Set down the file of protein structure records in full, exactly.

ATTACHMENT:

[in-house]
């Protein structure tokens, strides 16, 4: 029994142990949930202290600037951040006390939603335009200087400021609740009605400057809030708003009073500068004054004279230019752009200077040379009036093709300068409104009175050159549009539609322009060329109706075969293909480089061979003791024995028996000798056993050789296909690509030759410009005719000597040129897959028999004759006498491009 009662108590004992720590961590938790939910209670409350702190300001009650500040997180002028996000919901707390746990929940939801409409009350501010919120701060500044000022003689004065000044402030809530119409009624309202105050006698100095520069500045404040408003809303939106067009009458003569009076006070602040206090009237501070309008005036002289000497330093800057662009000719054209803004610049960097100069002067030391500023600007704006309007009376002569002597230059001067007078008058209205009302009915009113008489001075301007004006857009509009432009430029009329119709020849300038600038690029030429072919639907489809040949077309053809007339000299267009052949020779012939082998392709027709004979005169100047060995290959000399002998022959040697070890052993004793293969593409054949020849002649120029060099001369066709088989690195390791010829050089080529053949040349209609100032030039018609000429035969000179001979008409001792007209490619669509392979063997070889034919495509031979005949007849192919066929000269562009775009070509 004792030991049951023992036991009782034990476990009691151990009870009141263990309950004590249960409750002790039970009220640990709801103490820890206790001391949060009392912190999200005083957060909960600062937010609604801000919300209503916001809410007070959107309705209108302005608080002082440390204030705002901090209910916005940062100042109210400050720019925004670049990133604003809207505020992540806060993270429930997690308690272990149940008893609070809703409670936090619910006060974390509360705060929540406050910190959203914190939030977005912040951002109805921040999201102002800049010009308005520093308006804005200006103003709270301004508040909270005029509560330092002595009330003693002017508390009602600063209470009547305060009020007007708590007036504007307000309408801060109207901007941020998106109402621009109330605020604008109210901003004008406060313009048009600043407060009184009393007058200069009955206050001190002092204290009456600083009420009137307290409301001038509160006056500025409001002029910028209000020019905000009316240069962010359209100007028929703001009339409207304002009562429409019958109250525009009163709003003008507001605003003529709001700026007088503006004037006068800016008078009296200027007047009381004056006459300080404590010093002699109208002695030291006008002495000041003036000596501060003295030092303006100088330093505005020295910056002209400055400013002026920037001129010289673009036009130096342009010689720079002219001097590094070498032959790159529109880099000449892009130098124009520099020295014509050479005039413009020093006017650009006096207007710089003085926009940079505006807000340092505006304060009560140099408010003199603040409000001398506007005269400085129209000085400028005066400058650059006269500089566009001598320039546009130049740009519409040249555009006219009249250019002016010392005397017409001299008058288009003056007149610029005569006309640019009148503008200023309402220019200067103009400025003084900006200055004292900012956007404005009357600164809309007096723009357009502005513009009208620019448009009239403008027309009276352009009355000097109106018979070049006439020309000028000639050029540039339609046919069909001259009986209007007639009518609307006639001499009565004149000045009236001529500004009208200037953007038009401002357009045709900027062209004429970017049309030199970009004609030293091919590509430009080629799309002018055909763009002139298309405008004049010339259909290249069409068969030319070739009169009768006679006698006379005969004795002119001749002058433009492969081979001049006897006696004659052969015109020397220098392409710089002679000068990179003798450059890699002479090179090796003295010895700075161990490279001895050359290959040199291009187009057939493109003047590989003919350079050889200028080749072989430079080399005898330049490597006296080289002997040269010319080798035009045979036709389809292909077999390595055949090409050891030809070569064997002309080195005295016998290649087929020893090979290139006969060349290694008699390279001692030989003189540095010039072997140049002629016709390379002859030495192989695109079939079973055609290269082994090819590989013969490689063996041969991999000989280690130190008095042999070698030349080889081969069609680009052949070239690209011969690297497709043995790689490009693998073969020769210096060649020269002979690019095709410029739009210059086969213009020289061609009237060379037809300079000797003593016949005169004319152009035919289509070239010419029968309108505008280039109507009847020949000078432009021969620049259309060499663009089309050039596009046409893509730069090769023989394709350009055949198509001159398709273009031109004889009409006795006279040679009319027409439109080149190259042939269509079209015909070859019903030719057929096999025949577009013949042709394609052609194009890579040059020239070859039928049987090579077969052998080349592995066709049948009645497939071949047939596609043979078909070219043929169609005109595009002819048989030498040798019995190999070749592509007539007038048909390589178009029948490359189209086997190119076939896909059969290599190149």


[in-house]
């Protein structure tokens, strides 16, 4: 029994142990949930202290600037951040006390939603335009200087400021609740009605400057809030708003009073500068004054004279230019752009200077040379009036093709300068409104009175050159549009539609322009060329109706075969293909480089061979003791024995028996000798056993050789296909690509030759410009005719000597040129897959028999004759006498491009 009662108590004992720590961590938790939910209670409350702190300001009650500040997180002028996000919901707390746990929940939801409409009350501010919120701060500044000022003689004065000044402030809530119409009624309202105050006698100095520069500045404040408003809303939106067009009458003569009076006070602040206090009237501070309008005036002289000497330093800057662009000719054209803004610049960097100069002067030391500023600007704006309007009376002569002597230059001067007078008058209205009302009915009113008489001075301007004006857009509009432009430029009329119709020849300038600038690029030429072919639907489809040949077309053809007339000299267009052949020779012939082998392709027709004979005169100047060995290959000399002998022959040697070890052993004793293969593409054949020849002649120029060099001369066709088989690195390791010829050089080529053949040349209609100032030039018609000429035969000179001979008409001792007209490619669509392979063997070889034919495509031979005949007849192919066929000269562009775009070509 004792030991049951023992036991009782034990476990009691151990009870009141263990309950004590249960409750002790039970009220640990709801103490820890206790001391949060009392912190999200005083957060909960600062937010609604801000919300209503916001809410007070959107309705209108302005608080002082440390204030705002901090209910916005940062100042109210400050720019925004670049990133604003809207505020992540806060993270429930997690308690272990149940008893609070809703409670936090619910006060974390509360705060929540406050910190959203914190939030977005912040951002109805921040999201102002800049010009308005520093308006804005200006103003709270301004508040909270005029509560330092002595009330003693002017508390009602600063209470009547305060009020007007708590007036504007307000309408801060109207901007941020998106109402621009109330605020604008109210901003004008406060313009048009600043407060009184009393007058200069009955206050001190002092204290009456600083009420009137307290409301001038509160006056500025409001002029910028209000020019905000009316240069962010359209100007028929703001009339409207304002009562429409019958109250525009009163709003003008507001605003003529709001700026007088503006004037006068800016008078009296200027007047009381004056006459300080404590010093002699109208002695030291006008002495000041003036000596501060003295030092303006100088330093505005020295910056002209400055400013002026920037001129010289673009036009130096342009010689720079002219001097590094070498032959790159529109880099000449892009130098124009520099020295014509050479005039413009020093006017650009006096207007710089003085926009940079505006807000340092505006304060009560140099408010003199603040409000001398506007005269400085129209000085400028005066400058650059006269500089566009001598320039546009130049740009519409040249555009006219009249250019002016010392005397017409001299008058288009003056007149610029005569006309640019009148503008200023309402220019200067103009400025003084900006200055004292900012956007404005009357600164809309007096723009357009502005513009009208620019448009009239403008027309009276352009009355000097109106018979070049006439020309000028000639050029540039339609046919069909001259009986209007007639009518609307006639001499009565004149000045009236001529500004009208200037953007038009401002357009045709900027062209004429970017049309030199970009004609030293091919590509430009080629799309002018055909763009002139298309405008004049010339259909290249069409068969030319070739009169009768006679006698006379005969004795002119001749002058433009492969081979001049006897006696004659052969015109020397220098392409710089002679000068990179003798450059890699002479090179090796003295010895700075161990490279001895050359290959040199291009187009057939493109003047590989003919350079050889200028080749072989430079080399005898330049490597006296080289002997040269010319080798035009045979036709389809292909077999390595055949090409050891030809070569064997002309080195005295016998290649087929020893090979290139006969060349290694008699390279001692030989003189540095010039072997140049002629016709390379002859030495192989695109079939079973055609290269082994090819590989013969490689063996041969991999000989280690130190008095042999070698030349080889081969069609680009052949070239690209011969690297497709043995790689490009693998073969020769210096060649020269002979690019095709410029739009210059086969213009020289061609009237060379037809300079000797003593016949005169004319152009035919289509070239010419029968309108505008280039109507009847020949000078432009021969620049259309060499663009089309050039596009046409893509730069090769023989394709350009055949198509001159398709273009031109004889009409006795006279040679009319027409439109080149190259042939269509079209015909070859019903030719057929096999025949577009013949042709394609052609194009890579040059020239070859039928049987090579077969052998080349592995066709049948009645497939071949047939596609043979078909070219043929169609005109595009002819048989030498040798019995190999070749592509007539007038048909390589178009029948490359189209086997190119076939896909059969290599190149």